How a Retired Teacher Won a Seat in Oklahoma’s Legislature — and Flipped a Red District Blue in the Process

Karen Gaddis
In the midst of a teacher shortage and an education funding crisis, Oklahomans have elected a retired public school teacher to the state legislature, flipping a historically Republican district blue.

Democrat Karen Gaddis, 68, won an east Tulsa County house seat in a special election Tuesday, with 52 percent of the vote, against Republican Tressa Nunley. The district had been red since the early 1990s, Tulsa World reported.

“I think the public are just fed up with our lack of leadership in the Oklahoma legislature,” Gaddis told The 74. “The leadership promised teacher pay raises, especially this last year at the beginning of the session, and then there were no teacher pay raises.”

Gaddis’s win is significant, especially after a wave of 26 educators ran for office in Oklahoma last year. (Five were elected.) Many saw those campaigns as a response to the state’s education funding crisis.

Districts have been shutting down schools and cutting school weeks to four days to save money. Teacher pay has remained stagnant, and efforts to increase salaries have failed, leaving the state with one of the worst pay rates in the nation. Many teachers are fleeing Oklahoma for neighboring states, where they can earn significantly higher salaries: Oklahoma’s 2016 Teacher of the Year moved to Texas this year after earning just $35,000.

Gaddis said education is her number one priority and that she wants teacher pay increased not by $1,000, as the state proposed but failed to do, but by $10,000. She would raise the base pay to $50,000 by taxing the wealthy — which she called her “pie-in-the-sky” goal — oppose emergency teacher hiring practices that compensate for low pay by putting unqualified teachers in the classroom, advocate for smaller class sizes and new textbooks and equipment, and work to make higher education affordable.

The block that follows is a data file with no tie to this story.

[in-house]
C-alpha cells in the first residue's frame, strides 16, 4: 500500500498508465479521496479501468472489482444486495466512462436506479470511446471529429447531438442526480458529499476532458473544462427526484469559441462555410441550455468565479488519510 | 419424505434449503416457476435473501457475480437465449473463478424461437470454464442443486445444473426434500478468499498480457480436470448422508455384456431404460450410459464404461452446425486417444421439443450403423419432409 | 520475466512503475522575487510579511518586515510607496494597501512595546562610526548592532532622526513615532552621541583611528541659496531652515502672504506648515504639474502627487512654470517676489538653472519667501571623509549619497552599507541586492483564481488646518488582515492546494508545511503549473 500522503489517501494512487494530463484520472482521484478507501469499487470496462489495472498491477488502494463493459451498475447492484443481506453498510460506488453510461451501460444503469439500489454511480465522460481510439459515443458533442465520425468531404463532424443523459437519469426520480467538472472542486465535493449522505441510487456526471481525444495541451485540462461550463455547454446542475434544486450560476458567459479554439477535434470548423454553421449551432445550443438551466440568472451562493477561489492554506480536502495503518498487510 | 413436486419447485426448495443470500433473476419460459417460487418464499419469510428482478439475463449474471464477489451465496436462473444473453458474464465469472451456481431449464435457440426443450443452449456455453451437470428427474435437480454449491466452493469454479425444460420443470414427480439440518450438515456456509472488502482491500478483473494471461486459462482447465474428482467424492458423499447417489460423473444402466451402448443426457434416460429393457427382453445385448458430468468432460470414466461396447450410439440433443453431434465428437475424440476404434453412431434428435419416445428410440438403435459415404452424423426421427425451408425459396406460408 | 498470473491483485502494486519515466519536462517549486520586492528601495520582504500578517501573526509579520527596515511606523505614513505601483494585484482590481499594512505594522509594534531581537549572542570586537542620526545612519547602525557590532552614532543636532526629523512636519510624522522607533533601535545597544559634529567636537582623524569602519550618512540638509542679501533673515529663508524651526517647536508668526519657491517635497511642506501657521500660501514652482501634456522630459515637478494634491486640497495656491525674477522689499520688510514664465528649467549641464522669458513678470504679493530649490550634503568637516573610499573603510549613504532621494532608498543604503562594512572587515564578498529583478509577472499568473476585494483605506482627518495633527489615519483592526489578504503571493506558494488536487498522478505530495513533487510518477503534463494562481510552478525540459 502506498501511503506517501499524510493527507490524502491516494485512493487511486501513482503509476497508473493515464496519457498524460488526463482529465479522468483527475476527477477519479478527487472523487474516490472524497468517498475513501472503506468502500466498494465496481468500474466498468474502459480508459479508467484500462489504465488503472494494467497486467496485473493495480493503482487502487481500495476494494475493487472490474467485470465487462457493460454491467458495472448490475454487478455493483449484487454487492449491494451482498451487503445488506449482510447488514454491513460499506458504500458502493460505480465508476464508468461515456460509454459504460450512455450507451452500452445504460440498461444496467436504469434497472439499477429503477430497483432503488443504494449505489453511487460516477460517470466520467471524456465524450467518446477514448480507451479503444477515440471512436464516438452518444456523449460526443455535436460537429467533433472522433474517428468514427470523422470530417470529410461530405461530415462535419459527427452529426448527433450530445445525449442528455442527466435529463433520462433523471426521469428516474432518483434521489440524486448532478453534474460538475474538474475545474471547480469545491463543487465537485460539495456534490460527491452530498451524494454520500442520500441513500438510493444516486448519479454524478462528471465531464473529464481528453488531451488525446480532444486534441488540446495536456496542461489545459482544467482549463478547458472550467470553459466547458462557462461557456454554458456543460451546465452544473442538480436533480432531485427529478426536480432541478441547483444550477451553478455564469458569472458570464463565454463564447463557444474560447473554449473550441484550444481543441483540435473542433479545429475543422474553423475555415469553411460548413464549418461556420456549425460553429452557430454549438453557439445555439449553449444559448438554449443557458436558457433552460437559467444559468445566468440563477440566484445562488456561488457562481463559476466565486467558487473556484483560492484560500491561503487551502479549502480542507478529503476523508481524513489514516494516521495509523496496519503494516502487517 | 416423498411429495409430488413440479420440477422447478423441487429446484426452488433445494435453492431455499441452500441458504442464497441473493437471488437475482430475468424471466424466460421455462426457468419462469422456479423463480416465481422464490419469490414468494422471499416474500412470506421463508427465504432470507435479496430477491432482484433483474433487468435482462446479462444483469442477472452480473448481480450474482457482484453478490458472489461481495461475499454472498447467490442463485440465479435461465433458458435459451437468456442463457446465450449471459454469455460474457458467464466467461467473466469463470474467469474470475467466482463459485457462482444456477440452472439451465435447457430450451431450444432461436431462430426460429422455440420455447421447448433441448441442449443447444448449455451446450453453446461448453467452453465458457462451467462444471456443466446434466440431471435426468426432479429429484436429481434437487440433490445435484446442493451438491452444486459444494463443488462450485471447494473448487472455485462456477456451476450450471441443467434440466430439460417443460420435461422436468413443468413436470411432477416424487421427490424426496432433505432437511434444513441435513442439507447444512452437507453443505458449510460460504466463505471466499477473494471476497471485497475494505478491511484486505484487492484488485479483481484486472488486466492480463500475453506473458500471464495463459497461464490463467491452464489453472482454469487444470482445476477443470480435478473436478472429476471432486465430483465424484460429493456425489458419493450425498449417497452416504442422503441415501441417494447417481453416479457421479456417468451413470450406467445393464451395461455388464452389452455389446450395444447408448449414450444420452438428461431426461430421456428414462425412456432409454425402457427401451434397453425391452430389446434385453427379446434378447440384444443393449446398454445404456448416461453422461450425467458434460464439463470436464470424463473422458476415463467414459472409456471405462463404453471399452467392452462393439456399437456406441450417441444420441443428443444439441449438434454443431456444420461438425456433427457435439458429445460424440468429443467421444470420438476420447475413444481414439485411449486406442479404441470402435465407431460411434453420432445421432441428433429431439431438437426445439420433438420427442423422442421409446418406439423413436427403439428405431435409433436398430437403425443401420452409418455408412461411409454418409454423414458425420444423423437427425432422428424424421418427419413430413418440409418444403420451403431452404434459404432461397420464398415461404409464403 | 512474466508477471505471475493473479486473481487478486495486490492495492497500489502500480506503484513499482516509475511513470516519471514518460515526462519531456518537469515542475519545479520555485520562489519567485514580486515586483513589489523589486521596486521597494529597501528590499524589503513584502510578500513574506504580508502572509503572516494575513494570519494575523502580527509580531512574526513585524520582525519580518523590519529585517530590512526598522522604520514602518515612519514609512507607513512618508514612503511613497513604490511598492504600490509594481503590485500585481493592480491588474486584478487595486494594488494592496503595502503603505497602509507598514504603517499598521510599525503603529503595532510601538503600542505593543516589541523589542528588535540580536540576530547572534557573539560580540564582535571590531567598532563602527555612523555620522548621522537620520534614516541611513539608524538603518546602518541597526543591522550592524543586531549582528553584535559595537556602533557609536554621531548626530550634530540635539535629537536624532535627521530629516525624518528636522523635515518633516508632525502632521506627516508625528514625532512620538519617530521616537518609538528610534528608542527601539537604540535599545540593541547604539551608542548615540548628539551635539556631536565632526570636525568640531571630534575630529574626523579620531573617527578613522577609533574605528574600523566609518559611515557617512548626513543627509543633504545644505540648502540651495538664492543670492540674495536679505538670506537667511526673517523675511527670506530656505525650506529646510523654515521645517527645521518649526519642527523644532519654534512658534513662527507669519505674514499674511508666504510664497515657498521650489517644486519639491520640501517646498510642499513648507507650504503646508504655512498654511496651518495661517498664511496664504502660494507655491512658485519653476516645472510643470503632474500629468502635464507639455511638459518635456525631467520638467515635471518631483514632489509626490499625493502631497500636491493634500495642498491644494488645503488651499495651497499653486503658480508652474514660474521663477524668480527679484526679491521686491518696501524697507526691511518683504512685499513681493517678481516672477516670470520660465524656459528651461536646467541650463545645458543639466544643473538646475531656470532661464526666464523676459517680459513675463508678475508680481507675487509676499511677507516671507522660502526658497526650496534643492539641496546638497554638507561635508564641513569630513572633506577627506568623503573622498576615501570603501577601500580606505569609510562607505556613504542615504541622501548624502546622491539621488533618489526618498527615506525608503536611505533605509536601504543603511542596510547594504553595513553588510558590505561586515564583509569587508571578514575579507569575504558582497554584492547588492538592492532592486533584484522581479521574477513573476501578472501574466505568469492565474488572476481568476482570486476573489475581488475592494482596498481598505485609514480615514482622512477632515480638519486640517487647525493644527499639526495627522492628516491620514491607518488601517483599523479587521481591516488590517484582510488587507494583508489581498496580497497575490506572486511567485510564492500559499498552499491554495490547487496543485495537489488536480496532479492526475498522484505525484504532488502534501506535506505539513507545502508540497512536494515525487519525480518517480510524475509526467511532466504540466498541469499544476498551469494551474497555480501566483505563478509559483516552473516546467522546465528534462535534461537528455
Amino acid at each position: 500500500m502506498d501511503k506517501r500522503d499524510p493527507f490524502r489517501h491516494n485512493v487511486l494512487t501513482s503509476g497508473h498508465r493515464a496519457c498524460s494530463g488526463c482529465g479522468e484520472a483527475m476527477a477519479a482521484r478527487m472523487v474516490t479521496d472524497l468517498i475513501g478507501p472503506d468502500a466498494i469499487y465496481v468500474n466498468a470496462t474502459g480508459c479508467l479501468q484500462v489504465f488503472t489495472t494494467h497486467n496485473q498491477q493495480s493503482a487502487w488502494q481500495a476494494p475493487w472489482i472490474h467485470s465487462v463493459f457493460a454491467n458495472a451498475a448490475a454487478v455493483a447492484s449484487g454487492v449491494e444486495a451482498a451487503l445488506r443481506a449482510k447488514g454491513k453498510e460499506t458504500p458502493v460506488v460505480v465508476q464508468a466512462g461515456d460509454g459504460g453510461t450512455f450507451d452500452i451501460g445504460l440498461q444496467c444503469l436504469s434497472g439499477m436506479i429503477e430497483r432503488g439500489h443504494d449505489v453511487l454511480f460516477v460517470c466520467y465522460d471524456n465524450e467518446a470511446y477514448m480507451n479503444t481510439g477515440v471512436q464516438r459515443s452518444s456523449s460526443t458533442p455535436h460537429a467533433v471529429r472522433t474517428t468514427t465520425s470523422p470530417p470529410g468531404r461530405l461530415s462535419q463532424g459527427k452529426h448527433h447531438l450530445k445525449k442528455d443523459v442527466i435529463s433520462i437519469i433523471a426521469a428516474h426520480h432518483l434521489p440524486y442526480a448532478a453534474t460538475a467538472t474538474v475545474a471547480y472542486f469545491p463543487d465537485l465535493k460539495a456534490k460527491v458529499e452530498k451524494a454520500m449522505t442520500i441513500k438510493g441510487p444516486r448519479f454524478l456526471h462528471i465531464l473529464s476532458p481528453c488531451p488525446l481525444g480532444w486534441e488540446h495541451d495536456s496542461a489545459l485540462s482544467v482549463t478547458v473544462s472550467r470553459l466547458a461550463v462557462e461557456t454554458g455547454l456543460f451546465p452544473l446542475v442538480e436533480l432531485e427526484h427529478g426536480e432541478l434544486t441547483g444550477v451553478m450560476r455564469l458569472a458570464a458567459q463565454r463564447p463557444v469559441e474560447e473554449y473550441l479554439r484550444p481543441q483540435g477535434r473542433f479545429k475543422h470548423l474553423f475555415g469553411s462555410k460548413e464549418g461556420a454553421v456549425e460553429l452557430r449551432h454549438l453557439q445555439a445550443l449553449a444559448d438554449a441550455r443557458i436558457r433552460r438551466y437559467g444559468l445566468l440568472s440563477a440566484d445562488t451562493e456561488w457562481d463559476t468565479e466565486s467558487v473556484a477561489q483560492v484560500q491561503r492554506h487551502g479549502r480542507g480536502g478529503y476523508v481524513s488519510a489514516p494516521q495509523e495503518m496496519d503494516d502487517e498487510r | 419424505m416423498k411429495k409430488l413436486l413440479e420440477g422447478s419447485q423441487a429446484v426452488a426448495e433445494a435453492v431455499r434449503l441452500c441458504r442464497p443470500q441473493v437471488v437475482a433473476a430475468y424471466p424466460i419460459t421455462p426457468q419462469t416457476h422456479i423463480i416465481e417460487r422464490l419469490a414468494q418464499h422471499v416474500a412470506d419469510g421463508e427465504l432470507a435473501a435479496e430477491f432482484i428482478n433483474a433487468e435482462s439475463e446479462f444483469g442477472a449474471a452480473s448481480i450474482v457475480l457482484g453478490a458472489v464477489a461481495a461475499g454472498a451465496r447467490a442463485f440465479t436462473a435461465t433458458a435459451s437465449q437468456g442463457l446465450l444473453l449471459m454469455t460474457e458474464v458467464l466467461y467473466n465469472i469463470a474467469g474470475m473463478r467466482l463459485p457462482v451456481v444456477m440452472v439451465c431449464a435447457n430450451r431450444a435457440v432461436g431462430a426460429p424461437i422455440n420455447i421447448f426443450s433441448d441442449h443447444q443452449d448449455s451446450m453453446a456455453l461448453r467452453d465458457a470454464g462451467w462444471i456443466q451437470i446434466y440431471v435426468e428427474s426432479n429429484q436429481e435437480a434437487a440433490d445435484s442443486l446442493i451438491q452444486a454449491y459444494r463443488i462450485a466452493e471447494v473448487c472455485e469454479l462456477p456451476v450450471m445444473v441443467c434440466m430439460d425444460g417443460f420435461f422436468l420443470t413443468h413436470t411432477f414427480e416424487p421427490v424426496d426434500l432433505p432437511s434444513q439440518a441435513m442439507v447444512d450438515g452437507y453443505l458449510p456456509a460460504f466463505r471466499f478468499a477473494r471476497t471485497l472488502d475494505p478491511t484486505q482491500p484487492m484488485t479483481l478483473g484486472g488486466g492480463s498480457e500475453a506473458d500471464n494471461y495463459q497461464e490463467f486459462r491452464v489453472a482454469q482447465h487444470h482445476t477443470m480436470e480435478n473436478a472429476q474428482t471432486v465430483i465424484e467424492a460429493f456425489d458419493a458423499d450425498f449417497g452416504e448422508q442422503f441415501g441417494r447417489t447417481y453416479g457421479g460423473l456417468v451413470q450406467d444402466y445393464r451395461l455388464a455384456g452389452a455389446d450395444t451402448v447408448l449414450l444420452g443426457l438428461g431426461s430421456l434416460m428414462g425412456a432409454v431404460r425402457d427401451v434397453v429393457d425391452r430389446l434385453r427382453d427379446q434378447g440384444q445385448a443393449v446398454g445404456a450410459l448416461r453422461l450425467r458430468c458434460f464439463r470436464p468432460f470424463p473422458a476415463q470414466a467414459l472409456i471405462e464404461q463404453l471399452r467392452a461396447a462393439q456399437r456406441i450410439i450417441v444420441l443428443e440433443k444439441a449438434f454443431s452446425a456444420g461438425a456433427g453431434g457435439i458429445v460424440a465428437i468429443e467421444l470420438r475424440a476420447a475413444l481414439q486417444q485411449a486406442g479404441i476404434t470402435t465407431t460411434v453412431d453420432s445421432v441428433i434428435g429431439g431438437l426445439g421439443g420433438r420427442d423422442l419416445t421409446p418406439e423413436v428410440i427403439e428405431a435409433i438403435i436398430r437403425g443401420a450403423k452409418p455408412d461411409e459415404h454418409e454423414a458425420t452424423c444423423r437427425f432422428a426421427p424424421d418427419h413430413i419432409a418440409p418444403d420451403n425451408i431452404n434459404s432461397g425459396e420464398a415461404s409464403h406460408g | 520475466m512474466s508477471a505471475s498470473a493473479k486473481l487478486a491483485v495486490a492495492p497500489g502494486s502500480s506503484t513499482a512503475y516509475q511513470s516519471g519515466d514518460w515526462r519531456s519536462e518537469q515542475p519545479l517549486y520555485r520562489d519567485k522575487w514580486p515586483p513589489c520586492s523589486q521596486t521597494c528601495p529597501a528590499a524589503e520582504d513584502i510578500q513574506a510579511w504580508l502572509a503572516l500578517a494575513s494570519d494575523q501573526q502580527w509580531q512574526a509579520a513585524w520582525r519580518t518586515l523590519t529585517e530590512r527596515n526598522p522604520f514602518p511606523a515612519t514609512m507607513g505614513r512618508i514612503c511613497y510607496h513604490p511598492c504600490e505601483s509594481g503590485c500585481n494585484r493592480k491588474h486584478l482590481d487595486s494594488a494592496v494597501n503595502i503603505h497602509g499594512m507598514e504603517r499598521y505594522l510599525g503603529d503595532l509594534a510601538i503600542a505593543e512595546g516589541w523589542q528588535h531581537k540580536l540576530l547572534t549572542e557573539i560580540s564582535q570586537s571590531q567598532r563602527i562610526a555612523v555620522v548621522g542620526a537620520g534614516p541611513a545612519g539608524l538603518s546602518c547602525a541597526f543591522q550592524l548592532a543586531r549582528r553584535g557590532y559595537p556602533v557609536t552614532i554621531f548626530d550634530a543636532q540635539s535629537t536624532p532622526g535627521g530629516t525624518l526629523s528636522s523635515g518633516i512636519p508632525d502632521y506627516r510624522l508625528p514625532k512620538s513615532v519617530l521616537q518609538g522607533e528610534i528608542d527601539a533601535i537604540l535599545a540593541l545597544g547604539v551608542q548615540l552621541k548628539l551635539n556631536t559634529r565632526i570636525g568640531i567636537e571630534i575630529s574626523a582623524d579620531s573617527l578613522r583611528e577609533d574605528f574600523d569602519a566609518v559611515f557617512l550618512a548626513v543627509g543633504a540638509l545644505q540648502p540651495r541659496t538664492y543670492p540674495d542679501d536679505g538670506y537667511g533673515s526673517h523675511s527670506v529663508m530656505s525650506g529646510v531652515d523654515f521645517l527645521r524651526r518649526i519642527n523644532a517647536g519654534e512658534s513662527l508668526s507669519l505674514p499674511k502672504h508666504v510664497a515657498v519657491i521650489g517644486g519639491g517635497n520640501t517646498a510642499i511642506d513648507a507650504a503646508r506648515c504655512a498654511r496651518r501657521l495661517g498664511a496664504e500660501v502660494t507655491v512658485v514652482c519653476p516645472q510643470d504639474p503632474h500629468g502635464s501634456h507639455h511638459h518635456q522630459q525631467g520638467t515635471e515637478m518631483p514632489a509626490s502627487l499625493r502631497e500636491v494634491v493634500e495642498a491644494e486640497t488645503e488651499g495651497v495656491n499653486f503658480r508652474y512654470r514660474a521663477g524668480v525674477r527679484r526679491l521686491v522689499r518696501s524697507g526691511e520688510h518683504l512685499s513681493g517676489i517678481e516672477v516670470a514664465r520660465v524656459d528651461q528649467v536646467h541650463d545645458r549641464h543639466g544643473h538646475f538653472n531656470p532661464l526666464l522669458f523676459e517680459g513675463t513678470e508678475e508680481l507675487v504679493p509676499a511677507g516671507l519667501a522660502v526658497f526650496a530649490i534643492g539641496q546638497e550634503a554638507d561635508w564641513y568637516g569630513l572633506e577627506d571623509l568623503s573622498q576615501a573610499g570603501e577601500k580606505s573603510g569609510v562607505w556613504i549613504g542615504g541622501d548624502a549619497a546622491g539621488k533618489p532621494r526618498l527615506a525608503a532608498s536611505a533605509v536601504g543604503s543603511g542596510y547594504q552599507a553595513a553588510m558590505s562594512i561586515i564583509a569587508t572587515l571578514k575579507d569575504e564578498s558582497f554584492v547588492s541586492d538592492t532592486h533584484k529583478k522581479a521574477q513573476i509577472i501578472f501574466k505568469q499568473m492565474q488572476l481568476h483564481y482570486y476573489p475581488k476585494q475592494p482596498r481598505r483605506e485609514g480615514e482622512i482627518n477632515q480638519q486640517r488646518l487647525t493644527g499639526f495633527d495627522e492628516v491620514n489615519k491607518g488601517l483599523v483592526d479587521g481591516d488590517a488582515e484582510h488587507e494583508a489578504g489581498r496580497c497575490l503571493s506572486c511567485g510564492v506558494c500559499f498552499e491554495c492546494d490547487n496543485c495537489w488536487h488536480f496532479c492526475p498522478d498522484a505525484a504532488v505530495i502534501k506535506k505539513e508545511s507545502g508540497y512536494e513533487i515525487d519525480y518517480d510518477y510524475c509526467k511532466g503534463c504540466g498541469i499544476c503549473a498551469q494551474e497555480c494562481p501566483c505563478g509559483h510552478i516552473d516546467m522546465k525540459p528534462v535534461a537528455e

A Tulsa native, Gaddis has been an educator for 40 years, spending most of her career in Tulsa Public Schools teaching high school math.

(The 74: Why These Two Tulsa Educators Returned Home to Save the Latino Students Too Often Left Behind)

“I’m just a 68-year-old grandmother that is going to the legislature,” she said. “I had to learn to be bold, and now I’m going to go someplace where people don’t want me to be bold but I will be bold anyway.”

This was Gaddis’s second time seeking the House seat; she ran in November against Rep. Dan Kirby, then the incumbent, who resigned in February after accusations of sexual harassment from an employee.

Gaddis received campaign donations from across the nation, her first coming from Hawaii. Although she doesn’t know if winning a historically Republican seat will affect other elections in a historically red state, she thinks her victory can raise awareness. More important, Gaddis said, she hopes she will embolden other teachers to run for office.

Former students have told her they have decided to seek public office because “‘If Mrs. Gaddis can do it, I can too,’” she said.

Her four decades as a teacher prepared her for bipartisanship, Gaddis said. “You have a job to do, and it doesn’t matter who you have to work with. I’ve been with lots of principals and lots of superintendents. What’s important is getting the job done.”

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